Tag Archives: Susan R. Matthews

Colony Fleet, Susan R. Matthews

Avon EOS, 2000, 296 pages, C$8.99 mmpb, ISBN 0-380-80316-X

According to Clute and Nicholls’ Encyclopedia of Science-Fiction, the first genre treatment of the generation-spaceship idea was published in 1940, as Don Wilcox’s “The Voyage that Lasted 600 Years”. Explain Nicholls, “the theme of social change and degeneration inaugurated by Wilcox was to become the dominant motif of such stories.” [P.480]

Let’s just say that in light of this, Susan R. Matthews’ Colony Fleet breaks no new conceptual ground even sixty years later. In this novel, unrelated to her infamous “Andrej Koscuisko, pro torturer” sequence, we predictably find a Colony Fleet nearing its destination, yet hampered by a rigid social system divided between engineers, mechanics and administrators. (Original, isn’t it? It’s like… another typical SF over-simplification! And they say the genre has no memory of its history…) As the book opens, our heroine -Hillbrane Harkover- fails her rite of passage / oral thesis defense. Double-crossed by her would-be lover she is found unworthy of “Jneer” status and relegated to the lower “Mechs” class. Hillbrane’s just too good for that, however, and before long she finds herself sent away on the first colonizing mission… along with both her old boyfriend and her new beau.

Oh boy! A wacky soap opera ensues! Mechs versu Jneers versus Admins in a Bollywood-worthy musical romance that will leave you smiling and dancing! All resolved though a dash of nanomancy and the instant cloning of our heroine! Songs and dances carry the plot away!

Err, sorry: I got carried away in a far more enjoyable alternate plot. What really happens in Colony Fleet is rather more restrained and certainly grimmer; the old boyfriend’s nothing but dumb trouble for himself and for everyone else involved. If nothing is done, it’s the colony itself which will die.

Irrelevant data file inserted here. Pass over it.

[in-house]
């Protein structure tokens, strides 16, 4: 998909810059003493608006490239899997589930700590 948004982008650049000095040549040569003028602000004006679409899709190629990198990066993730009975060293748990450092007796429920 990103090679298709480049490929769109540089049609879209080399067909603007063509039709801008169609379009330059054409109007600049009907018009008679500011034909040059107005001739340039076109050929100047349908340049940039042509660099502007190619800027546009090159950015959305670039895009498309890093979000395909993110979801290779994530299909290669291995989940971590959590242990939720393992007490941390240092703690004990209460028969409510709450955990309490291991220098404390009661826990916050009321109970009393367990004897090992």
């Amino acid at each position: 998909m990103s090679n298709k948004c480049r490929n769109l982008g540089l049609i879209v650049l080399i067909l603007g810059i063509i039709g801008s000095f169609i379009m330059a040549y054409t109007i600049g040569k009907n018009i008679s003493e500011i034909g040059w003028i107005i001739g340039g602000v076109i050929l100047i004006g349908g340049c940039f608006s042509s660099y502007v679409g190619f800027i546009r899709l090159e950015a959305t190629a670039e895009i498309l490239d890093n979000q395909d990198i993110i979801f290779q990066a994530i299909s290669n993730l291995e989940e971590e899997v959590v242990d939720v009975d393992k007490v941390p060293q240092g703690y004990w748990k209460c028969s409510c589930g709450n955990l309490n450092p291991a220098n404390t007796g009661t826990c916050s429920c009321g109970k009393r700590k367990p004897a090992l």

There’s not denying that Colony Fleet takes a long time to get going. The seemingly trivial point that casts our heroine out of Jneer ranks may seem exasperating. Her gradual adaptation to a “lower” class (even as she plots the revolution that will bring everything back in harmony) is just as bad; we’re seen this before.

And yet, just as it looks as if the book couldn’t possibly get any blander, Colony Fleet steps off the fleet and onto the planet. Suddenly, everything comes into focus: there are real conflicts and real issues at stakes. The incompetent boyfriend may have been a frustrating moron back home, but on this planet he’s a real threat to everyone involved. (Interestingly enough, he truly becomes a loathsome character this way, far more than this flippant summary might indicate) It’s at the colony that Hillbrane’s struggle becomes far more important than every before.

And so Colony Fleet manages to distinguish itself from countless other generation ship stories. Not by being strikingly original in itself, but by delivering a real story, with engaging characters and high-enough stakes. The inevitable conclusion isn’t much of a surprise, but it works. The science is in the background, though there’s probably a thematic resonance to be found in the engineer’s power-grab over the other two classes. (“Warning! Empowered nerds”, maybe?)

After Matthew’s torture-series novel, this isn’t as provocative nor as memorable, but it should ultimately be more accessible. Alas, there isn’t much that’s new or interesting; you could even say there’s only one-half of an okay novel in Colony Fleet. Still, if you’re looking for middle-of-the pack straightforward SF entertainment, this may very well be the novel for you. Hoo-ha: that’s my ringing endorsement!

An Exchange of Hostages, Susan R. Matthews

Avonova, 1997, 372 pages, C$7.99 mmpb, ISBN 0-380-78913-2

Do you trust cover blurbs?

Most of the time, I do. I tend to stick with publishers who know what their audience expect, so I’m rarely disappointed by the relation between plot summary blurbs and actual novel content (a pleasant exception are Robert J. Sawyer’s novels, when you get more in the book than what is presupposed by the blurb, but I digress…) (Cover illustrations are another entirely different thing, but I’ll stop talking about that right now lest I begin to digress again…)